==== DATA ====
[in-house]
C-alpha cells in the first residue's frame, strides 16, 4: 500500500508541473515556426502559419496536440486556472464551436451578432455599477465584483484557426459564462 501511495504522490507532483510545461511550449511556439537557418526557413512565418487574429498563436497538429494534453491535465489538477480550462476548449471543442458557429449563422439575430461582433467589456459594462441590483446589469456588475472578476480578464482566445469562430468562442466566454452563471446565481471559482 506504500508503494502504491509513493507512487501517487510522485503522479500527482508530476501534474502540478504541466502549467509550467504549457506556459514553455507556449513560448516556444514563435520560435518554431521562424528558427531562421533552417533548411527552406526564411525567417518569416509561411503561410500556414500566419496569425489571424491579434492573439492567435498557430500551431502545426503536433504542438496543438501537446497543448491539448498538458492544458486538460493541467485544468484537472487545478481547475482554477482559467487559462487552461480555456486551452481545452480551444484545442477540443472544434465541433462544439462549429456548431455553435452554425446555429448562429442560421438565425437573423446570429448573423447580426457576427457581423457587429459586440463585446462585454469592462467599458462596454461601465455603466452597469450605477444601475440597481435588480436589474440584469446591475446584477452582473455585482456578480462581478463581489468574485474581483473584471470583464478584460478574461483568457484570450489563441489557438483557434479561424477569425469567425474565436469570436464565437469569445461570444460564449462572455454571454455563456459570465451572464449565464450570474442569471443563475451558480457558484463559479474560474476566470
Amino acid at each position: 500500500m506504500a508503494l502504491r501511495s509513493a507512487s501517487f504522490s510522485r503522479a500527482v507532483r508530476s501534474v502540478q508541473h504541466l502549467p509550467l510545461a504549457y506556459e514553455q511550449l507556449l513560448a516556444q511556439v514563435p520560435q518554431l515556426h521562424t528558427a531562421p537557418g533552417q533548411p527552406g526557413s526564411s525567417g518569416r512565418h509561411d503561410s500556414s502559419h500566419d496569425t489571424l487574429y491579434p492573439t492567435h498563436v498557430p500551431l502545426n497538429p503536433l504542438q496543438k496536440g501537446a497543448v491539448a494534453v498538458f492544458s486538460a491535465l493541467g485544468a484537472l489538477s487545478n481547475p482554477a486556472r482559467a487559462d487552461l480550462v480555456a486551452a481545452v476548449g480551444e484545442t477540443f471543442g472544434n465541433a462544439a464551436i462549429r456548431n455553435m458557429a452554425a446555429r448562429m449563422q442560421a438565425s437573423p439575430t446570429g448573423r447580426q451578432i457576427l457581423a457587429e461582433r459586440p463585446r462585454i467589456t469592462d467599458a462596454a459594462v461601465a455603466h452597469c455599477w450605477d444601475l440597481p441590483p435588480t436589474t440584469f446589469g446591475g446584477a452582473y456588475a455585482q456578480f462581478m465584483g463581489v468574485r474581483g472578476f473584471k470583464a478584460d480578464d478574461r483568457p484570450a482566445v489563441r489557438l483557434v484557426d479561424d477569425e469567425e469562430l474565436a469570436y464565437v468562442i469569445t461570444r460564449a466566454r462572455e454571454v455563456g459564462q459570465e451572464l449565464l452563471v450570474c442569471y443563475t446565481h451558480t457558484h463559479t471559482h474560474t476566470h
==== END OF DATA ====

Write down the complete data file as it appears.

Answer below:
[in-house]
C-alpha cells in the first residue's frame, strides 16, 4: 500500500508541473515556426502559419496536440486556472464551436451578432455599477465584483484557426459564462 501511495504522490507532483510545461511550449511556439537557418526557413512565418487574429498563436497538429494534453491535465489538477480550462476548449471543442458557429449563422439575430461582433467589456459594462441590483446589469456588475472578476480578464482566445469562430468562442466566454452563471446565481471559482 506504500508503494502504491509513493507512487501517487510522485503522479500527482508530476501534474502540478504541466502549467509550467504549457506556459514553455507556449513560448516556444514563435520560435518554431521562424528558427531562421533552417533548411527552406526564411525567417518569416509561411503561410500556414500566419496569425489571424491579434492573439492567435498557430500551431502545426503536433504542438496543438501537446497543448491539448498538458492544458486538460493541467485544468484537472487545478481547475482554477482559467487559462487552461480555456486551452481545452480551444484545442477540443472544434465541433462544439462549429456548431455553435452554425446555429448562429442560421438565425437573423446570429448573423447580426457576427457581423457587429459586440463585446462585454469592462467599458462596454461601465455603466452597469450605477444601475440597481435588480436589474440584469446591475446584477452582473455585482456578480462581478463581489468574485474581483473584471470583464478584460478574461483568457484570450489563441489557438483557434479561424477569425469567425474565436469570436464565437469569445461570444460564449462572455454571454455563456459570465451572464449565464450570474442569471443563475451558480457558484463559479474560474476566470
Amino acid at each position: 500500500m506504500a508503494l502504491r501511495s509513493a507512487s501517487f504522490s510522485r503522479a500527482v507532483r508530476s501534474v502540478q508541473h504541466l502549467p509550467l510545461a504549457y506556459e514553455q511550449l507556449l513560448a516556444q511556439v514563435p520560435q518554431l515556426h521562424t528558427a531562421p537557418g533552417q533548411p527552406g526557413s526564411s525567417g518569416r512565418h509561411d503561410s500556414s502559419h500566419d496569425t489571424l487574429y491579434p492573439t492567435h498563436v498557430p500551431l502545426n497538429p503536433l504542438q496543438k496536440g501537446a497543448v491539448a494534453v498538458f492544458s486538460a491535465l493541467g485544468a484537472l489538477s487545478n481547475p482554477a486556472r482559467a487559462d487552461l480550462v480555456a486551452a481545452v476548449g480551444e484545442t477540443f471543442g472544434n465541433a462544439a464551436i462549429r456548431n455553435m458557429a452554425a446555429r448562429m449563422q442560421a438565425s437573423p439575430t446570429g448573423r447580426q451578432i457576427l457581423a457587429e461582433r459586440p463585446r462585454i467589456t469592462d467599458a462596454a459594462v461601465a455603466h452597469c455599477w450605477d444601475l440597481p441590483p435588480t436589474t440584469f446589469g446591475g446584477a452582473y456588475a455585482q456578480f462581478m465584483g463581489v468574485r474581483g472578476f473584471k470583464a478584460d480578464d478574461r483568457p484570450a482566445v489563441r489557438l483557434v484557426d479561424d477569425e469567425e469562430l474565436a469570436y464565437v468562442i469569445t461570444r460564449a466566454r462572455e454571454v455563456g459564462q459570465e451572464l449565464l452563471v450570474c442569471y443563475t446565481h451558480t457558484h463559479t471559482h474560474t476566470h